April 3, 2008
Tommywood: Where is a book-loving soul to go now?
(Page 2 - Previous Page)I remember a conversation with the owner of the Book Nook before it closed. He told me that people's habits have changed. Today, the majority of bestsellers are purchased for 40 percent off at Wal-Mart or Costco. The small book that becomes a success because of independent bookstores has become as rare as the independent movie that succeeds by word-of-mouth -- it happens, just not often enough to sustain a business.
There continue to be, and there will be continue to be, great independent bookstores in Los Angeles, from Skylight Books in Los Feliz and Book Soup in West Hollywood to Village Books in the Palisades and Equator Books in Venice.
However, this is the way we live now: If you want to see a busy bookstore, go to an airport. The enemy, as Pogo said, is us. I need only look to my own buying habits. If there's a book that I know I want, either a new title or an obscure one, I will often buy it from Amazon.com or AbeBooks.com. I spend a certain amount of time browsing at Borders or Barnes & Noble, but I can't tell you the last time that I bought a book there because of a bookseller's recommendation (at press time, Border's has put itself up for sale). Times change, customs and behavior changes and Dutton's is just one sign.
I stopped by Dutton's this week, and while I won't go as far as to call it a shiva visit, as I crossed the courtyard I spied two successful TV writers bemoaning Dutton's closing. Seeing Doug Dutton, one woman got teary, talking about how she had grown up with Dutton's and what the loss of the bookstore and its community means to her.
Which brings me to another point. Dutton's, like any good independent bookstore, represented more than a retail enterprise, and its closing affects our quality of life. The question then becomes one of whether we could change the market reality of bookstores. Can we instead protect, encourage, support and value those aspects of places like Dutton's that mean so much to us?
Where will we go to get that sense of community, that feeling of being in a place where books are a valued part of our culture? Where can I take my daughter to imbue her with that same sense?
In a world where the bookstore is less and less viable, where do we go to find like-minded others of all ages who enjoy books and other cultural delivery systems such as graphic novels, comic books, games, videos and CDs? Where can we go to see and hold in our hands not only current titles but also a long tail of widely diverse offerings -- where will we find knowledgeable guides to help us find what we are looking for or make suggestions? Where can we go to see our literary idols?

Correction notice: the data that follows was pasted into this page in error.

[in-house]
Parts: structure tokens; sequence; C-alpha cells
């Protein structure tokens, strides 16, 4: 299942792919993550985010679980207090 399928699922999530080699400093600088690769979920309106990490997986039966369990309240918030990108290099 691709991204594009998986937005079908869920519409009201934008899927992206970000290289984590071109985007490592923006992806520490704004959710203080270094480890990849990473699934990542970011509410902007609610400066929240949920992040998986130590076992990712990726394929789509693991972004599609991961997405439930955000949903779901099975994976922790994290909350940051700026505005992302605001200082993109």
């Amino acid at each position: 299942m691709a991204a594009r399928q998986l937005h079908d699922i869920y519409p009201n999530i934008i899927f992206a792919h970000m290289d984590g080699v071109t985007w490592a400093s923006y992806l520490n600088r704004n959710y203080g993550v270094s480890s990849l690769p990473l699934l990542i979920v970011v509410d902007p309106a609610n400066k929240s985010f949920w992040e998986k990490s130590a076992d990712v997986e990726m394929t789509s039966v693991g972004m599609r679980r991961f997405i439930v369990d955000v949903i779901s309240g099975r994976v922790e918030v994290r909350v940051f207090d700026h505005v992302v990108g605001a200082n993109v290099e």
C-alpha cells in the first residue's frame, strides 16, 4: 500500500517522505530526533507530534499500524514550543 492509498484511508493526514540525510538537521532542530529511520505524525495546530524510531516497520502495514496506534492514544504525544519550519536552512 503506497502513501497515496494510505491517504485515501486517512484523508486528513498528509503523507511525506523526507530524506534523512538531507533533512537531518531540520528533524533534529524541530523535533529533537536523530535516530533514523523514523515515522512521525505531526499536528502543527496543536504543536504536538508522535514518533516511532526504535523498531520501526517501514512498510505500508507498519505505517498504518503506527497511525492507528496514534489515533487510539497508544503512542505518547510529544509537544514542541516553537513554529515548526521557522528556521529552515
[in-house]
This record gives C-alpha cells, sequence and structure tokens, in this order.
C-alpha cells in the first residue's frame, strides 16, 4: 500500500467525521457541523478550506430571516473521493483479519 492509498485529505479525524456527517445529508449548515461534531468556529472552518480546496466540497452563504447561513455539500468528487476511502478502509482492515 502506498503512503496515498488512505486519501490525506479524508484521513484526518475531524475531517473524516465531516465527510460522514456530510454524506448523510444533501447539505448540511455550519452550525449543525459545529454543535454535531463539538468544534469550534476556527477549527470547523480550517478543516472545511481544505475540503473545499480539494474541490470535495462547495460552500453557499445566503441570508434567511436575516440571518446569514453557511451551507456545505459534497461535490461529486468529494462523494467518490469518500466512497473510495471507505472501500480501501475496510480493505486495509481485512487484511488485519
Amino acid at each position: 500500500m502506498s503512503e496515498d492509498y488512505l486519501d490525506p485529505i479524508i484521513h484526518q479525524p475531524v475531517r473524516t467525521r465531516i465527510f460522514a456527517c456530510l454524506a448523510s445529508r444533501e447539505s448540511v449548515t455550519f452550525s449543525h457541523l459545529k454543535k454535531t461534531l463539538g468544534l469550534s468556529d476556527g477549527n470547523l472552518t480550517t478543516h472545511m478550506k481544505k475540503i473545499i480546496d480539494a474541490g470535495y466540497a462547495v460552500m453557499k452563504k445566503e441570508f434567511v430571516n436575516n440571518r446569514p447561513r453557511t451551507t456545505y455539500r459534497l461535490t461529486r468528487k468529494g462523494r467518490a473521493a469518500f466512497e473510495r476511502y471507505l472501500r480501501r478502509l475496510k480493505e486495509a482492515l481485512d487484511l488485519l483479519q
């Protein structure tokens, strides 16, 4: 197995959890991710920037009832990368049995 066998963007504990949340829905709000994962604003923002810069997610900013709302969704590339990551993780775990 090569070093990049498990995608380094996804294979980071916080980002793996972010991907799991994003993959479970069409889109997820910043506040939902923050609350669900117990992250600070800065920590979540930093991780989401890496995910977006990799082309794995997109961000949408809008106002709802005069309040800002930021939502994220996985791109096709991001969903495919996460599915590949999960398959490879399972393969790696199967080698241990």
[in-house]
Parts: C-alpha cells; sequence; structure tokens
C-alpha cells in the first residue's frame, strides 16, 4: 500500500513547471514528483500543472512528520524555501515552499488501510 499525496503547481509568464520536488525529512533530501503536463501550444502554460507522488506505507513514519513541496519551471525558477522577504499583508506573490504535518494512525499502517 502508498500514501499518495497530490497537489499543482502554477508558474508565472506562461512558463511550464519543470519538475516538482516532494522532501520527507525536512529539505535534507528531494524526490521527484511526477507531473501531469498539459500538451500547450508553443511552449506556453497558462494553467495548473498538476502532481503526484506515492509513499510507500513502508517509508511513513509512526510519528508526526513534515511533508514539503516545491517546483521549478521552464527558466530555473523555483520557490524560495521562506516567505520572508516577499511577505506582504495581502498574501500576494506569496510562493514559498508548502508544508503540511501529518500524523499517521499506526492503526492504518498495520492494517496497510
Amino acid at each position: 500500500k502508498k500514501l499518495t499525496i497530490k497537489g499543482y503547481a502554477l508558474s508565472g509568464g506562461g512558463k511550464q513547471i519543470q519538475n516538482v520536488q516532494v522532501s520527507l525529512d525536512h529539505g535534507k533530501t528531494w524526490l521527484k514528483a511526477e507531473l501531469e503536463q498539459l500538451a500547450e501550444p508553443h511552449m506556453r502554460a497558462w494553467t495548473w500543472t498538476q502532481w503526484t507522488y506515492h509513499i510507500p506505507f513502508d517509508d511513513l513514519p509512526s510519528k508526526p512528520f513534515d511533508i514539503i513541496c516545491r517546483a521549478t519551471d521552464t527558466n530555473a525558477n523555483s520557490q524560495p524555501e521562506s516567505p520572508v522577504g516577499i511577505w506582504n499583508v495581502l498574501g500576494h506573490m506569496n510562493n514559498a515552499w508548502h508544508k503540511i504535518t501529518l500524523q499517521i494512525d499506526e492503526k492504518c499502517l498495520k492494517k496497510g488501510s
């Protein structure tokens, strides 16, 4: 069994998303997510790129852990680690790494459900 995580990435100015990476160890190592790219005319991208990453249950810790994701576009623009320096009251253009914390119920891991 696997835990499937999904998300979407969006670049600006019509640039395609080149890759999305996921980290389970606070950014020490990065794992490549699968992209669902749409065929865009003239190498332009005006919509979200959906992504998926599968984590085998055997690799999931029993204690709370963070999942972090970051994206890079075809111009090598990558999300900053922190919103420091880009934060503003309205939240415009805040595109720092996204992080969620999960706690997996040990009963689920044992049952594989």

Perhaps Dutton's closing is a sign of our times. I will miss it, and we -- our community, our city, our world -- are the poorer for its loss. Perhaps the bookstore is no longer commercially viable. But we need not abandon the bookstore experience.
Again, I can only turn to my own experience. I will tell you where I go: To the public library.
Recently I stood at a display case in the Beverly Hills Public Library reading original copies of letters written by Dashiell Hammett, James M. Cain and F. Scott Fitzgerald. Last week, I was at the Central Library to hear Richard Price talk about his new novel "Lush Life."
Perhaps when Dutton's closes we need not feel we've lost all we value.
Have you visited the Santa Monica Public Library's new main branch? Not only is it airy and comfortable with plenty of parking, not only is there a great kids area that has books and computers with games, but for those who got used to associating a bookstore with noshing, it also houses a great and reasonably priced cafe.
Stephen Schwartzman of Blackstone Group recently announced a $100 million gift to the New York Public library -- a rare but inspired gift. More often the case these days is the library that is laying off staff and is hard-up to buy new books. Those that thrive do so with community support. It will take more donations and public support to libraries and "friends of the library" groups to keep our cultural communities strong. However, if the marketplace can't support bookstores, and we still believe that books bring people together, we will all have to do our part to affirm the value in people coming together in a place that values books.
Tom Teicholz is a film producer in Los Angeles. Everywhere else, he's an author and journalist who has written for The New York Times Sunday Magazine, Interview and The Forward. His column appears every other week.
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